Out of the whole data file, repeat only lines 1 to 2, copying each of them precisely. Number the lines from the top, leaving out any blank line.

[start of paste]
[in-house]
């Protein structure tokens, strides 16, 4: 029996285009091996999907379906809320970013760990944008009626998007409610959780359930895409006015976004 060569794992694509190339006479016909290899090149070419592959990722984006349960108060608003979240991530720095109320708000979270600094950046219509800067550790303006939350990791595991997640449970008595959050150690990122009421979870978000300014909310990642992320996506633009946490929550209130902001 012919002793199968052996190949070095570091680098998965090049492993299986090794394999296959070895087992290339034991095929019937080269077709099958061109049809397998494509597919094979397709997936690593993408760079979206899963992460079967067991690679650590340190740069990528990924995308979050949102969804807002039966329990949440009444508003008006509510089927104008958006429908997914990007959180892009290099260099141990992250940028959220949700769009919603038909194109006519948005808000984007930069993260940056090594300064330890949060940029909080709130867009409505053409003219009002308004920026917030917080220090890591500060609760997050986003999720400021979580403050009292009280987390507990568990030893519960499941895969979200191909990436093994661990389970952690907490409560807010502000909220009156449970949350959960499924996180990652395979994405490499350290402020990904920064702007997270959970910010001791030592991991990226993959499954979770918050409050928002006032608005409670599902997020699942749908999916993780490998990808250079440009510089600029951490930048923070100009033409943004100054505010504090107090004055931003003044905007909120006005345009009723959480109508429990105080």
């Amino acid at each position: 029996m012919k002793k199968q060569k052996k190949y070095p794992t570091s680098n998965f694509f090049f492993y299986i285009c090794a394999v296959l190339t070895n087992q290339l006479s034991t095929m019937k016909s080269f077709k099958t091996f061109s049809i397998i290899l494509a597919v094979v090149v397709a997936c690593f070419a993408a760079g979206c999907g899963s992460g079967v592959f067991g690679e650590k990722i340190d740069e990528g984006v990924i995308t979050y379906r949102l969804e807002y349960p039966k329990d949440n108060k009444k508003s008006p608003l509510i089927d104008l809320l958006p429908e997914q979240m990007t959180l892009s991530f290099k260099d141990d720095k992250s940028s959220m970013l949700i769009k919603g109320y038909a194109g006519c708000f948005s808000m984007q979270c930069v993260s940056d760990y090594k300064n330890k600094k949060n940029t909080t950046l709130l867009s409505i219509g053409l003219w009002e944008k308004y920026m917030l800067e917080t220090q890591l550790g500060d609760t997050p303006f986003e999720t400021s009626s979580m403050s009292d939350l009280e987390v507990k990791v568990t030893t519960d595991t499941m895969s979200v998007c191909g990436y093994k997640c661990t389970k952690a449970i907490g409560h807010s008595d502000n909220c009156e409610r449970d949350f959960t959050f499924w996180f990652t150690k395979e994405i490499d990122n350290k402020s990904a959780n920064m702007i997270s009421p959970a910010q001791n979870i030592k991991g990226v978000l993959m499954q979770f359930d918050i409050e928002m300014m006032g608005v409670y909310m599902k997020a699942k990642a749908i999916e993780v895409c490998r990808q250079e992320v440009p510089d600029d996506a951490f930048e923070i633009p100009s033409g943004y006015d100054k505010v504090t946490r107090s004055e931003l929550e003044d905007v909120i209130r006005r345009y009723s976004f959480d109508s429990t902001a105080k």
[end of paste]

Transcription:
[in-house]
């Protein structure tokens, strides 16, 4: 029996285009091996999907379906809320970013760990944008009626998007409610959780359930895409006015976004 060569794992694509190339006479016909290899090149070419592959990722984006349960108060608003979240991530720095109320708000979270600094950046219509800067550790303006939350990791595991997640449970008595959050150690990122009421979870978000300014909310990642992320996506633009946490929550209130902001 012919002793199968052996190949070095570091680098998965090049492993299986090794394999296959070895087992290339034991095929019937080269077709099958061109049809397998494509597919094979397709997936690593993408760079979206899963992460079967067991690679650590340190740069990528990924995308979050949102969804807002039966329990949440009444508003008006509510089927104008958006429908997914990007959180892009290099260099141990992250940028959220949700769009919603038909194109006519948005808000984007930069993260940056090594300064330890949060940029909080709130867009409505053409003219009002308004920026917030917080220090890591500060609760997050986003999720400021979580403050009292009280987390507990568990030893519960499941895969979200191909990436093994661990389970952690907490409560807010502000909220009156449970949350959960499924996180990652395979994405490499350290402020990904920064702007997270959970910010001791030592991991990226993959499954979770918050409050928002006032608005409670599902997020699942749908999916993780490998990808250079440009510089600029951490930048923070100009033409943004100054505010504090107090004055931003003044905007909120006005345009009723959480109508429990105080």